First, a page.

Credit: Elektra Records

Revisit Jim Morrison’s disastrous final performance with The Doors

We’re dipping into the Far Out Magazine vault to look back at a very sad performance. During it, The Doors rattle through their subversive songs while Jim Morrison, a caricature of himself, provided some sad foreshadowing. It would be the last performance he’d ever give.

Morrison, who was living in Paris at the time of his sad passing, was found dead in a bathtub by his then-girlfriend Pamela Courson. Morrison was 27-years-old. The official cause of death was listed as heart failure, however, due to French law, no autopsy was performed as it was not required at the time.

The release of The Doors sixth studio album, L.A. Woman, coincided with Morrison’s move to Paris, the frontman deciding to take a leave of absence following an intense few months in the recording studio with his sights set on the anonymity that Europe could provide in comparison to the bustling West Coast. Morrison once told Circus Magazine: “I think I was just fed up with the image that had been created around me, which I sometimes consciously, most of the time unconsciously, cooperated with.”

He added: “It was just too much for me to really stomach and so I just put an end to it in one glorious evening. I guess what it boiled down to was that I told the audience that they were a bunch of fucking idiots to be members of an audience. What were they doing there anyway? The basic message was to realise that you’re not really here to listen to a bunch of songs by some good musicians. You’re here for something else. Why not admit it and do something about it?”

What was the audience there to see? The character of Jim Morrison being dismantled from the inside. The Doors were about to suffer a serious implosion that would end in tragedy. It had all started back in 1967 when Morrison had been maced at his own show, it was compounded in ’69 when he exposed himself on stage, as well as these events, Morrison had become overweight, he was consistently drunk and his art had fallen away from him.

By the end of 1970, the band had returned to the studio to record their final LP L.A. Woman and the intense sessions would prompt Morrison to take his trip to Paris. Their time putting together the album saw the band work without a producer following a falling out with Paul A. Rothchild.

The group created a makeshift recording studio at their rehearsal space, a location that was dubbed ‘the Doors’ Workshop’, and was positioned in a two-story building at Santa Monica Boulevard. During those recording sessions, a short clip was filmed of The Doors performing a rendition of historic blues song ‘Crawling King Snake’, a track which is more commonly referenced to John Lee Hooker.

You can watch it below.

After their recording sessions, the band would take to the stage in New Orleans to debut a few of the L.A. Woman songs and it all started out well. Morrison walked on to the stage with the kind of ambling obliviousness that only drunks have. The band rolled through ‘Roadhouse Blues’ and some older hits but that eventually came to a halt as Morrison began to forget the lyrics.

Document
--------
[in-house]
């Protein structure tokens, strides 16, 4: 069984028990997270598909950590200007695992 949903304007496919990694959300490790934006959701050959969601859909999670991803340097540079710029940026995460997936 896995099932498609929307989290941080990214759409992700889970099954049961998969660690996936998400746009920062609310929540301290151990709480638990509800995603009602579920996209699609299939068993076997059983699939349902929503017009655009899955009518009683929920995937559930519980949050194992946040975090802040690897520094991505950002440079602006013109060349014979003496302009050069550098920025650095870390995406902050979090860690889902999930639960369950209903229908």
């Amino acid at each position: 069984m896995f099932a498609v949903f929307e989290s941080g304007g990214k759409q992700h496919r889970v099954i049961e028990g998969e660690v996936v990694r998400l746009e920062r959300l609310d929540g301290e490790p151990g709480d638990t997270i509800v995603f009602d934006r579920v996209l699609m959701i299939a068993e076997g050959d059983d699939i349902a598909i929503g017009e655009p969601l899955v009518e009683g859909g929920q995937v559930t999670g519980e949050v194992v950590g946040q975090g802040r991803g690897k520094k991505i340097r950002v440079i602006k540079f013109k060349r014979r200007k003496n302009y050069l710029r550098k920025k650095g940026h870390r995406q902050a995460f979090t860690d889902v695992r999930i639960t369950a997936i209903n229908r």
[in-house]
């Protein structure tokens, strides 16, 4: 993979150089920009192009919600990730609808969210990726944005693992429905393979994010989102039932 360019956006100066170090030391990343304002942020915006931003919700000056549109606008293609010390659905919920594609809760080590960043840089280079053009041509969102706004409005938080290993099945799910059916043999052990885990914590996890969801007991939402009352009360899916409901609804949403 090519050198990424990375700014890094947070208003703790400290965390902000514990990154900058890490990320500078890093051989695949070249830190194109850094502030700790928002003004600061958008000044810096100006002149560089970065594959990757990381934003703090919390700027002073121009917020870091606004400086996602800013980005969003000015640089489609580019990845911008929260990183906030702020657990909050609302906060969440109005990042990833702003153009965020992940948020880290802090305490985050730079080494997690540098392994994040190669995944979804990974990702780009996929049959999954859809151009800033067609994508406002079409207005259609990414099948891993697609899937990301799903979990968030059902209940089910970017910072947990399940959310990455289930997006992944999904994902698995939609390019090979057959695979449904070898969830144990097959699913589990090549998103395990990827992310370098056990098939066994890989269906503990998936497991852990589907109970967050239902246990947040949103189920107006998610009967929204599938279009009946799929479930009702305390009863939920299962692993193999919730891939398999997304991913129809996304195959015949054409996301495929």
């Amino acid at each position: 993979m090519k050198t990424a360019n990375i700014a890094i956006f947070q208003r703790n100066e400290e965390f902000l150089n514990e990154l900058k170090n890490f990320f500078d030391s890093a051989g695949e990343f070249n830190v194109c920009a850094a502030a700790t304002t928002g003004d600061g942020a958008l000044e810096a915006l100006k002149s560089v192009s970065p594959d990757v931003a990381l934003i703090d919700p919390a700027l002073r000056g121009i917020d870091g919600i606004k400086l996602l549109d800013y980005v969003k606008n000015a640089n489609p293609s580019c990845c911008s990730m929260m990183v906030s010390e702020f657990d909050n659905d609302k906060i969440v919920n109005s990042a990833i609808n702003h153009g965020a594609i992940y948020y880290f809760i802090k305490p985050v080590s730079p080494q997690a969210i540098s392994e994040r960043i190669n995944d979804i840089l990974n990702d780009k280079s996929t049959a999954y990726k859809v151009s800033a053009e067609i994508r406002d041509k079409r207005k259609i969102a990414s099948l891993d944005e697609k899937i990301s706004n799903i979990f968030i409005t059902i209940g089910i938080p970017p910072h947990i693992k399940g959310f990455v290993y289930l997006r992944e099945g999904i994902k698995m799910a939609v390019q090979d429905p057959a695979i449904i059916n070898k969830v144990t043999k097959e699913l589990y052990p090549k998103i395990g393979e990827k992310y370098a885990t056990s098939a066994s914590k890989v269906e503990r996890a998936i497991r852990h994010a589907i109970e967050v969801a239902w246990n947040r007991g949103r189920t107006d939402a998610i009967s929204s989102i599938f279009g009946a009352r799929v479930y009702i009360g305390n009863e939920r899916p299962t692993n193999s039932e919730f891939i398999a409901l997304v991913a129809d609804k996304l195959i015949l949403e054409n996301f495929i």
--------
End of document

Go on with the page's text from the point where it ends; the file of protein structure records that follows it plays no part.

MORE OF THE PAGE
Faced with a grumbling audience, Morrison decides to switch the pace of the performance and try to tell a joke, which falls flat and without a solid punchline. The disastrous set continued as Morrison attempted to plough on and to sing ‘St. James Infirmary Blues’, shouting the lyrics over the top of the group no matter what song they were playing.

Clearly drunk and without a direction, Morrison collapsed on the stage in a heap and refused to get up. The band were purely disgusted with Morrison’s antics and Ray Manzarek later said in his biography: “I could see Jim’s spirit leave his body, even though he was still standing right there.” It remains one of the most startling moments in the band’s career and signified the end of Morrison as a force of nature.

Morrison did eventually rise to his feet and managed to gather up enough gusto to coerce the crowd into clapping and calling for the band’s return—the band duly obliged. But the glorious return was a short affair, Morrison leaned on his mic like a crutch and allowed the group to begin ‘Light My Fire’.

However, during the performance, Morrison sat on the drum rise and failed to return to the mic. Drummer John Densmore managed to kick Morrison into gear but only enough for Morrison to get up and start smashing the mic stand into the stage floor. A demonstration of Jim Morrison’s self-hatred at the pop star he’d become and the artist he’d left behind.

Morrison would head off to Paris in 1971 after completing the overdubs on L.A. Woman keen to reconnect with his work and escape the caustic nature of addiction. Sadly, he would never escape and die on this day in 1971.

Source: Ultimate Classic Rock

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